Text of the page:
The recent passing of "Banjo" Paterson inclines us to wonder how many of the company of balladists who flourished in the 90's and early 1900's remain. In the period mentioned their name was legion. A new star seemed to flash, every week -- many suddenly went out. How would the younger generation today react if it read those virile verses which once held such a vast audience? Maybe the writers would be regarded as ultra-sentimentalists in these hard-boiled times.
In the 90's, when the ballad boomed, the various States were passing through crises in their development. There were few secondary industries, wages were low, and work scarce. Economically, Australia was in a bad way and the balladists were the voice of Australia, in her anguish, or seeking relief in happy songs, such as those of The Banjo and Will Ogilvie, whose death preceded Banjo's by some months.
Another well-known ballad writer is Edwin J. Brady, who wore a red, piratical beard in those earlier days. He is very much alive at Mallacoota, and has just been awarded a subsidy by the Literary Fund to write a novel... His songs of the sea are front-rankers. And much of his knowledge came from his close association with ships along the Sydney waterfront. In the days of Lawson, Daley, Quinn, and other old-time balladists.
Another surviving writer of verse is Randolph Bedford, now living in Brisbane, where he represents the Maranoa electors in the State Parliament. Better known as a brilliant prose-writer, he often burst into verse of a remarkably vivid and robust type; but he has not written for a long time.
Roderic Quinn, regarded as the grand old man of the balladists, is evergreen, and writes fine verse still, though not as prolifically as in the days when he wrote "The Hidden Tide." His close friend, Bob Cassidy, "Gilrooney" in the "Bulletin" pages, seems to be evergreen, too.
A Lost Art.
Many years ago "Gilrooney" was droving with "Riverina," another outback balladist, whose name is Cecil Winter; and, strangely enough, this long-legged outbacker, who told me in a letter before I met him that he had never seen the sea, went to the war with the New Zealanders and married a New Zealand girl. His home is at Bluff, and he often breaks into song.
Only one old-timer survives of the New Zealand ballad writers, John Barr, who won his spurrs and the ear of the'"Bulletin" with his verse, "The Gaslight on the Beer." He conducts a page of verse and prose in a Sydney paper under the title, "The Shanty on the Rise." Bartlett Adamson, though a Tasmanian, came into prominence when in New Zealand, and is still writing verse.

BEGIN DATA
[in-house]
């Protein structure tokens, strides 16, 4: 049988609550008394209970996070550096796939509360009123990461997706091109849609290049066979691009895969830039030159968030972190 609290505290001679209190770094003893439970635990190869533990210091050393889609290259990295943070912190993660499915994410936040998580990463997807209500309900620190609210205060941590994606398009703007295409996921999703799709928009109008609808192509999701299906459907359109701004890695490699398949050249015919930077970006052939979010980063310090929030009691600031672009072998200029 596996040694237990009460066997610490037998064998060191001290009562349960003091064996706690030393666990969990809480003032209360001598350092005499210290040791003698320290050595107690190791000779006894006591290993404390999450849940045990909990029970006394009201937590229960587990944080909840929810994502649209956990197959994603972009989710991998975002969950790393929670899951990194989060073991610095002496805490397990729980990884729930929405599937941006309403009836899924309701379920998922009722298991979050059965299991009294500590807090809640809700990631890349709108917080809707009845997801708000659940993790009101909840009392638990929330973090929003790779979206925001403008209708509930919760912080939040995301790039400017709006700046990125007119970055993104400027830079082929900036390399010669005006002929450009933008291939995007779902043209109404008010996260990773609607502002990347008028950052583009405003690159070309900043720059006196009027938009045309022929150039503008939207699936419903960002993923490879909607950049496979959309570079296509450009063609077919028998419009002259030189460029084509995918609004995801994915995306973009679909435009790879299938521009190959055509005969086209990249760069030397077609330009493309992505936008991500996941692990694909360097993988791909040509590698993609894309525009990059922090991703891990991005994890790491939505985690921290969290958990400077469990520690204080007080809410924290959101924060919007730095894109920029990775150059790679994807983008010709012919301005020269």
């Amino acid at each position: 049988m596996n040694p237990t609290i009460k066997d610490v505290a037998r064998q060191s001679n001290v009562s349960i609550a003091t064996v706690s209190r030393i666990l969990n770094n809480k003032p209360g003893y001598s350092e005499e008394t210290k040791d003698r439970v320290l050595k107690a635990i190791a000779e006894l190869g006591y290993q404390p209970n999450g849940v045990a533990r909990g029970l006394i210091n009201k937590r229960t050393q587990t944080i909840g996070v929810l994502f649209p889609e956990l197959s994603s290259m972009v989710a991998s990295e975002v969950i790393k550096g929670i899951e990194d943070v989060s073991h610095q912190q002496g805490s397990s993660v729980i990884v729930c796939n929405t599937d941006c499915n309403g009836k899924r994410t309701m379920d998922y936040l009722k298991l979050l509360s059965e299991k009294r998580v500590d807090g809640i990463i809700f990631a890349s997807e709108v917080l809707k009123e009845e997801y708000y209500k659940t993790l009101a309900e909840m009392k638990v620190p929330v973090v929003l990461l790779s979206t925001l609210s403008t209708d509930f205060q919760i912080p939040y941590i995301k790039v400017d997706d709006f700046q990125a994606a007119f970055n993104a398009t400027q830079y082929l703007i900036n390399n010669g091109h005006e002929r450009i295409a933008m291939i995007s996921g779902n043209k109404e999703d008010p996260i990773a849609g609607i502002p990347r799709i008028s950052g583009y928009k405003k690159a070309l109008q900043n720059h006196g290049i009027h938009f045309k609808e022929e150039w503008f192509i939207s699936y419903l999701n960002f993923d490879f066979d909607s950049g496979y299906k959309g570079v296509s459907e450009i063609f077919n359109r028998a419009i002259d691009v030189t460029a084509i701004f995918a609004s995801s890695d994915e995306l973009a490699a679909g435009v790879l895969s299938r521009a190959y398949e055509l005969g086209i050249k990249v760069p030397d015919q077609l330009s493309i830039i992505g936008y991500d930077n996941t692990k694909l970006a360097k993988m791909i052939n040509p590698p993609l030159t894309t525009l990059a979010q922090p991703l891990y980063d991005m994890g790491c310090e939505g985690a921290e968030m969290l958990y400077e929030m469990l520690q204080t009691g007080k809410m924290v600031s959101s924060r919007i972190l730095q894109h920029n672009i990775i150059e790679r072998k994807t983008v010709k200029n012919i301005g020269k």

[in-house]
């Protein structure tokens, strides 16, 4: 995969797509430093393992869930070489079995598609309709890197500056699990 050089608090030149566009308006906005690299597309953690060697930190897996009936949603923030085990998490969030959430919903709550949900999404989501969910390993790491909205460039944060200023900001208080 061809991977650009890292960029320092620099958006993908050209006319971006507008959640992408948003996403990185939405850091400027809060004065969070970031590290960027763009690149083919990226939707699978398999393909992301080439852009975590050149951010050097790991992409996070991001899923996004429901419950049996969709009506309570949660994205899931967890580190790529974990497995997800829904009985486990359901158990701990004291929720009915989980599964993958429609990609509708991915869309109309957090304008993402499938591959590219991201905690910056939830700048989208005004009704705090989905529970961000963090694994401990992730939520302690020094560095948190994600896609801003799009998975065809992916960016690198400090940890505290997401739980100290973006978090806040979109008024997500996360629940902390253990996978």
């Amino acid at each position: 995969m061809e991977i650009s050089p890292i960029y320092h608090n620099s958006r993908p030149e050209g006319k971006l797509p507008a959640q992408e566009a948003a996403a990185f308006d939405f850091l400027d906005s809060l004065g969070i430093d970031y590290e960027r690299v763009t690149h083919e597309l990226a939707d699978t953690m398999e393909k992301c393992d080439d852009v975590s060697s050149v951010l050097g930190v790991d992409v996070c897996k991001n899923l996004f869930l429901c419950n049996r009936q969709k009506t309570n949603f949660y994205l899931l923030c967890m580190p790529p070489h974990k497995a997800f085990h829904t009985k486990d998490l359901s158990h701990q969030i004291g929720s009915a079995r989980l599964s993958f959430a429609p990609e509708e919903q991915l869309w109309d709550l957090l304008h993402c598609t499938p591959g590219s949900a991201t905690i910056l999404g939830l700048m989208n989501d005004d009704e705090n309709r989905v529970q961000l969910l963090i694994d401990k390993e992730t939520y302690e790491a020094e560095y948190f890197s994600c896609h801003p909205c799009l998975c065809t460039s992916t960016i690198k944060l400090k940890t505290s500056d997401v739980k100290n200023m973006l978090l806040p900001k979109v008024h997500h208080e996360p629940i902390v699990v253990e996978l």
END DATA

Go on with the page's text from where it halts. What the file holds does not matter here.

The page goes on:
The striking fact is that there are no recruits to this company of old, no sons to carry the banner. Ballad-writing seems to be a lost art. There are, of course, those who declare it never was an art; that it was just an outburst. But it spoke for its time.
Essex Evens, the Queensland poet, who won fame and a substantial cheque when he landed the prize for the Commonwealth Ode, may also have unconsciously written the death-knell of the ballad. It may be a wrong conclusion, but it seems likely that Federation killed the ballad, just as it cleaned up the "pushes" from the street corners of our cities.
Under Protection, work became plentiful. In his book. "Jonah," Louis Stone showed how the larrikins were absorbed into industries which sprang up. So with the balladists. There was more for them to do in other walks of life and many of the evils of which they wrote had vanished. It was Henry Lawson who declared that, while he was working as a telegraph linesman in New Zealand, "he was too healthy to write," a remark for which the "Bulletin" reproved him. He meant he was too healthily tired at the end of his day's work. So with other balladists. Verse-writing requires time and detachment.
The popularity of the ballad was astounding; many a man on the track got free beers in country "pubs" by claiming to be one or other of the lesser lights of verse writers and reciting verses, which seemed to offer conclusive evidence of identity. At any rate he entertained his wayside listeners, and he might do it today, for in the bush the ballad still finds an audience.
First published in The Sydney Morning Herald, 29 March 1941
[Thanks to the National Library of Australia's newspaper digitisation project for this piece.]